To help connect the nearly 1 billion Indians who lack internet access, Google plans to install high-speed WiFi access points at 400 rail stations in India.
The announcement comes on the heels of Indian prime minister Narendra Modi’s visit to Google’s headquarters on Sunday. One of the big themes of his Silicon Valley tour—which also included stops at Facebook and San Jose’s SAP Center—is connecting all 1.25 billion people in India to the internet, part of his Digital India initiative. In the past year, 100 million people in India accessed the web for the first time.
Google CEO Sundar Pichai, who grew up in Chennai and attended the renowned Indian Institute of Technology, also championed the cause. “There is no more important role for tech companies today than helping to connect the next billion internet users,” he said in a video message welcoming Modi to Silicon Valley. Making the web accessible to everyone, he argued, will bring more economic opportunities to people in rural areas, especially women.
Google, of course, is also experimenting with beaming internet to remote regions via balloons. But unlike its moonshot projects, its Indian railway initiative already has legs. Partnering with Indian Railways, a state-owned entity that operates the country’s extensive rail network, and RailTel, which operates a fiber network along many of the rail lines, the first stations will begin broadcasting WiFi “in the coming months,” according to Pichai. The plan is to expand that network to 100 of the busiest stations by the end of 2016. Coverage of those 100 stations will make WiFi available to more than 10 million people, and he said the remaining rollout will happen “in quick succession.”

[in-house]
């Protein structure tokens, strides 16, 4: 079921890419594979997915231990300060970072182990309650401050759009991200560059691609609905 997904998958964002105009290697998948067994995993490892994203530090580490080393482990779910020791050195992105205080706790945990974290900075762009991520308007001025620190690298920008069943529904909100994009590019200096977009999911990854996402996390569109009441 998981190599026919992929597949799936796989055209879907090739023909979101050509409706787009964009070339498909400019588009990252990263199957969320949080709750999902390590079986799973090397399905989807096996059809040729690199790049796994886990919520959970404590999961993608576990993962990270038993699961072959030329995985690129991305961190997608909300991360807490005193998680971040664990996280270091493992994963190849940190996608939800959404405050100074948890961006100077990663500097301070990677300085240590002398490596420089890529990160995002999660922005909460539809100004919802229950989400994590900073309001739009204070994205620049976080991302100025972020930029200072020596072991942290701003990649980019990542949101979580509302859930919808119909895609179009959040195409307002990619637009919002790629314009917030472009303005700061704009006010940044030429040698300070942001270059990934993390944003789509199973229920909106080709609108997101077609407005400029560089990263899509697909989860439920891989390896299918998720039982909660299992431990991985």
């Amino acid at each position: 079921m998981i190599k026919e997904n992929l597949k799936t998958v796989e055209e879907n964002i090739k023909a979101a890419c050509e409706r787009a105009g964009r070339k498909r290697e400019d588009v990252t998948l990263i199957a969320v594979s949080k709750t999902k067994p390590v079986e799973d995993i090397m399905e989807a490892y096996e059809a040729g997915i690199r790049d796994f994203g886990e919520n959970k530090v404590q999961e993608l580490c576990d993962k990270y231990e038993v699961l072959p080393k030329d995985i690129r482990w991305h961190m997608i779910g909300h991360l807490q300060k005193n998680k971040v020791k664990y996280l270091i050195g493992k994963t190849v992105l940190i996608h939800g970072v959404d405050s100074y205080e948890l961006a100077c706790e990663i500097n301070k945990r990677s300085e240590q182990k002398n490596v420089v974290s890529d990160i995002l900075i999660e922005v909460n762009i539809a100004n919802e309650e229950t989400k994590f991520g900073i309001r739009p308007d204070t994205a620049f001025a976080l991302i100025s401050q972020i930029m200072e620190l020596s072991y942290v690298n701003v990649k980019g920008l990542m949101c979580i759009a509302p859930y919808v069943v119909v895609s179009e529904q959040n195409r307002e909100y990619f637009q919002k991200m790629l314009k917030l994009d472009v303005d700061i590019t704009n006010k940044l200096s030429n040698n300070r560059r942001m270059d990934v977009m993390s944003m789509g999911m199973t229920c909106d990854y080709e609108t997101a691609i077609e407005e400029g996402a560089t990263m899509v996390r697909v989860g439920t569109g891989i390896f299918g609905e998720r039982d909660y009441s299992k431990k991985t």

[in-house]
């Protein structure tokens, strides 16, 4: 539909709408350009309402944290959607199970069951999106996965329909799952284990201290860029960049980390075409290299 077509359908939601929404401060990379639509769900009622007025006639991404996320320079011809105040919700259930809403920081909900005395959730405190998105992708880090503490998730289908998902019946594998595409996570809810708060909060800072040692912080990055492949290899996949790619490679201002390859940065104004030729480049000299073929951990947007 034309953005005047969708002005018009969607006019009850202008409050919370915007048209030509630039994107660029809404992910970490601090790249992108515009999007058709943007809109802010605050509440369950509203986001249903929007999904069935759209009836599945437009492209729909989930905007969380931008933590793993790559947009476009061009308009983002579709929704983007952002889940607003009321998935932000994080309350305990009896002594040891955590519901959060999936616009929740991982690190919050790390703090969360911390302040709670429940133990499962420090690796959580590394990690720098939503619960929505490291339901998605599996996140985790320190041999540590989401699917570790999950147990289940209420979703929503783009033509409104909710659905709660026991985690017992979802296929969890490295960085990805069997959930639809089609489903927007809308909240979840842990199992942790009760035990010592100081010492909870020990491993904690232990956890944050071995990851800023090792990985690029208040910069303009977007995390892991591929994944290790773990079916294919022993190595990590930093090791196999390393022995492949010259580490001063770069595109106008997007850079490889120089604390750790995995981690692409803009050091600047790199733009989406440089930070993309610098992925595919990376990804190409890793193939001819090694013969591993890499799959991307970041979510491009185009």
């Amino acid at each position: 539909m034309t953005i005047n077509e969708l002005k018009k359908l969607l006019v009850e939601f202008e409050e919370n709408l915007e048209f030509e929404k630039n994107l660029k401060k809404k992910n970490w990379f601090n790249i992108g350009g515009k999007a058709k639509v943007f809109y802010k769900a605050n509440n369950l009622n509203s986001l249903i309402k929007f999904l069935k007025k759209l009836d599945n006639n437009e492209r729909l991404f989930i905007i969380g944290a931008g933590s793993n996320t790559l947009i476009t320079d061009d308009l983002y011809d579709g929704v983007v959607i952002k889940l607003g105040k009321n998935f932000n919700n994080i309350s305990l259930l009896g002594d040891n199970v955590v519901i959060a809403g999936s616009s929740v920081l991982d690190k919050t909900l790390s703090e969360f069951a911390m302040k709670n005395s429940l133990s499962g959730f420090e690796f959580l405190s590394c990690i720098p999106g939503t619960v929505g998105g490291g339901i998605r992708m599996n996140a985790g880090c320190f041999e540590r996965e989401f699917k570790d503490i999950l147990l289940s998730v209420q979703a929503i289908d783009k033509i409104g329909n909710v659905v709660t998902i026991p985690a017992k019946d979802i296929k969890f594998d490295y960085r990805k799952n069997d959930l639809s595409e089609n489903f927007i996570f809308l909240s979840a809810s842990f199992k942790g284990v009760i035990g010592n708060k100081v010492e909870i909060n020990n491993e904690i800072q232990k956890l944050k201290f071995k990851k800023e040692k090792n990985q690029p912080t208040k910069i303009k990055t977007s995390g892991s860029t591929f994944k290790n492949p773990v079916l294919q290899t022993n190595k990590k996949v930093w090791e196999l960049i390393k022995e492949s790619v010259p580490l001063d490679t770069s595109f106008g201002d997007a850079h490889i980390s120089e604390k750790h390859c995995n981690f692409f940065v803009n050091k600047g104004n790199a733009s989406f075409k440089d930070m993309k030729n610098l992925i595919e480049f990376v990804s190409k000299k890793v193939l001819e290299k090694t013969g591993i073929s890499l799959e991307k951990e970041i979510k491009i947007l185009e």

“This will rank it as the largest public Wi-Fi project in India, and among the largest in the world, by number of potential users,” Pichai said in a blog post. “It will also be fast—many times faster than what most people in India have access to today, allowing travelers to stream a high definition video while they’re waiting, research their destination, or download some videos, a book or a new game for the journey ahead.”
And while the WiFi will be “free to start,” that’s not part of the long-term vision. Pichai notes the plan is to make the project “self-sustainable,” so it can expand to other places. It’s unclear when the transition will happen or what access will cost, but it’s possible the internet might continue to be out of reach for the very people Google and Modi’s Digital India initiative are trying to connect.
Google did not respond to a request for comment.